Automation in manufacturing is the process of making equipment or systems operate automatically, with limited to no assistance from humans. It is one sector of the global economy that is rapidly automating, with profound effects on how products are produced and consumed.
Called the Fourth Industrial Revolution, modern manufacturing processes are a coalescence of advanced digital and physical technologies where robotics, automation, the Internet of Things (IoT), and artificial intelligence are working synergistically. Manufacturing automation takes advantage of automation tools that mimic both human physical and mental capacities to improve productivity while lowering costs. Manufacturing automation is disrupting older industries wholesale while improving lives for consumers and businesses across the supply chain.
Improved Product Availability
As manufacturing companies emerge from the pandemic facing a number of challenges, those who’ve automated their processes are capitalizing on opportunity. These companies are investing in both robotics and process automation software to improve the manufacturing process, as well as data-collection software. These steps have not only improved lead times overall but have changed the business calculus to allow for increased onshoring. More efficient manufacturing combined with reducing supply-chain inefficiencies is expected to be a boon to the consumer who will see better product availability and lower costs for goods.
Shortening Time to Market
Decreased lead times and onshoring are not only ensuring that products remain on shelves but are helping bring new products to market faster. The benefits to both consumers and manufacturers are clear. Shortened time to market often means better ROI for businesses, meaning the incentive to patent new products and make them available to customers is strong. While this means new products are always a bit more expensive when they first become available, prices will stabilize faster as automation rapidly boosts supplies.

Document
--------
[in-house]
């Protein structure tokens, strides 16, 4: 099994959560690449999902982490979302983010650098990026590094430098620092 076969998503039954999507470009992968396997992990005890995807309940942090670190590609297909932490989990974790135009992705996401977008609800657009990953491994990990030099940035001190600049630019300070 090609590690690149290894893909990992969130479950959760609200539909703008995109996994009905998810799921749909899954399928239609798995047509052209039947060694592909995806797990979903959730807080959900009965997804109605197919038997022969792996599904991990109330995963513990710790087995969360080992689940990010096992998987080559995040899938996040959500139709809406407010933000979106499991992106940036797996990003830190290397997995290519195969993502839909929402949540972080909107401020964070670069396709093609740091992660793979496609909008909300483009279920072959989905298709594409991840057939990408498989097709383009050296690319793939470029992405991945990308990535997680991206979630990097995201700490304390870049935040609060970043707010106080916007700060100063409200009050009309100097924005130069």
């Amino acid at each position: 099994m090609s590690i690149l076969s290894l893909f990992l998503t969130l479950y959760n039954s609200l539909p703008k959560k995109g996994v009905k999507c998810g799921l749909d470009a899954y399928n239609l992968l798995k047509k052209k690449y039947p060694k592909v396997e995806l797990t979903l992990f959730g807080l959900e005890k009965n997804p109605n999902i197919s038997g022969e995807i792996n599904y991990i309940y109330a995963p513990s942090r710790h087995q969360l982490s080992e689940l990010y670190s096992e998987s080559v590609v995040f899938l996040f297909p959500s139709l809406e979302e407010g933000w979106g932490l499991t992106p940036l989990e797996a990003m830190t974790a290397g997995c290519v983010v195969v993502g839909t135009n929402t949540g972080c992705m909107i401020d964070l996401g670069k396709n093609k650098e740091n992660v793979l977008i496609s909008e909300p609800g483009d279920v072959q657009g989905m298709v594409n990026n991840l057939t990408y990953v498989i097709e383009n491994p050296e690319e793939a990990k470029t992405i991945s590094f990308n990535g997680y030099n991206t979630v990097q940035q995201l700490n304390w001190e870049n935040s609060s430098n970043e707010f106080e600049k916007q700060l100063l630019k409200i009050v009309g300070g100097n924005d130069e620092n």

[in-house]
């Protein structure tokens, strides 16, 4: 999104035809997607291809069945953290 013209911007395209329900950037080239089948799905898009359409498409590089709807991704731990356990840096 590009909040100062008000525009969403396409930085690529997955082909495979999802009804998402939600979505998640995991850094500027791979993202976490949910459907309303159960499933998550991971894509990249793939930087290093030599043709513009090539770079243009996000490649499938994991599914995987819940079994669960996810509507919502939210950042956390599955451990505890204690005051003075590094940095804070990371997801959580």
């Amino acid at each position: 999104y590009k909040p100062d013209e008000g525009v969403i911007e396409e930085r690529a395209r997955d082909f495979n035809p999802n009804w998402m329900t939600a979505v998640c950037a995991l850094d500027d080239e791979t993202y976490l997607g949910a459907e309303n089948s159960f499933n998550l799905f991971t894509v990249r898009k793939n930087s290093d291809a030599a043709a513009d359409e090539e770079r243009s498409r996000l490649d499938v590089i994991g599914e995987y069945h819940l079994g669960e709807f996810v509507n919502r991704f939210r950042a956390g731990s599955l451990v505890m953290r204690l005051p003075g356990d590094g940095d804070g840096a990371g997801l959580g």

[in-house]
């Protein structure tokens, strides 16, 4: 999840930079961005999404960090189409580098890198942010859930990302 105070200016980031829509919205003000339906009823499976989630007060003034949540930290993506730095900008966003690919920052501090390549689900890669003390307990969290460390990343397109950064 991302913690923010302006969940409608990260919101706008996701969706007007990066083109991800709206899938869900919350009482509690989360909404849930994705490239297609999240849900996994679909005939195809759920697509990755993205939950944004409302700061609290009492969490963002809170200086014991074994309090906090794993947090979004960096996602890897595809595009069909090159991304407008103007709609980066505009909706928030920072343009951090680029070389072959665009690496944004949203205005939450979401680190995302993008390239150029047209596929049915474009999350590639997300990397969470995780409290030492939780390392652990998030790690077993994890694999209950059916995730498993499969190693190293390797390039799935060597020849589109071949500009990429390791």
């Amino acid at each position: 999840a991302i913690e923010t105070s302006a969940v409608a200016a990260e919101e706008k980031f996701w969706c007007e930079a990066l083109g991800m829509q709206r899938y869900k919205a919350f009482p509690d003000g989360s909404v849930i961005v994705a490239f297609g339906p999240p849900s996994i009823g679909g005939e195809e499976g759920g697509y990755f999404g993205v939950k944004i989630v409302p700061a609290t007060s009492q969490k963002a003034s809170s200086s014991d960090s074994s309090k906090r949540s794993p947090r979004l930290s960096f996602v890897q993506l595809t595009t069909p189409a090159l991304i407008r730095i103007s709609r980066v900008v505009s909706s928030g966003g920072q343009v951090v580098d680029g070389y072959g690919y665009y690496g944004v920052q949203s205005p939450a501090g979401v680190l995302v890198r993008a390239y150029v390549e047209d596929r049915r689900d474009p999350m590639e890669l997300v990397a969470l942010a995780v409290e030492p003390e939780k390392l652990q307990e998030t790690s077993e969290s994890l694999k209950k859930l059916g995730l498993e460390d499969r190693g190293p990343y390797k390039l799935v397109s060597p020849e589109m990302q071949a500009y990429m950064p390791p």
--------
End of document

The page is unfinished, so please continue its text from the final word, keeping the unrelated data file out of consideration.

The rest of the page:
Lower Costs and Prices
There are a number of factors in determining production costs (the whole cost of producing a manufactured good). Material costs, manufacturing costs, and shipping costs all contribute to the total cost of a product. Labor costs are one line-item expected to see a significant reduction as automation continues. While consternation abounds over what a safer and less physically demanding work environment means for the laborer, this development is expected to improve life for the consumer and lead to higher demand for manufactured goods. The resulting competition and increased product availability mean more alternatives and a higher degree of niche-need servicing, including product personalization and customization.
Innovation for Better Products
The pandemic highlighted the need for improved adaptability from a manufacturing sector that experienced poor ramp-up times as they shifted to the production of masks, ventilators, and sanitizers. Automation doesn’t just promise to improve the efficiency of existing manufacturing processes, it will help manufacturing centers be more adaptable, allowing them to quickly convert existing lines in accordance with demand.
This is where two of the three types of manufacturing automation can shine, programmable and flexible automation. Programmable manufacturing uses existing machinery but the software governing it is modified to produce a different product. Sophisticated software can make minute changes for product personalization and quality control. Flexible automation incorporates modifiable machinery paired with adaptable software. Manufacturers with dynamic automated assembly lines can shift production on-demand, meeting needs in real time as a result of minimized ramp-up times.
The third type of automated manufacturing, fixed automation, may be less adaptable overall but can be fine-tuned for highly detailed product changes that lead to process repetition. Repeatable processes are refinable, leading to higher quality and lower costs for consumers. The three will combine to create a product landscape that allows them to enjoy products from all over the globe more quickly, with consumers able to monitor and eventually modify orders in real-time as they move through the global supply chain.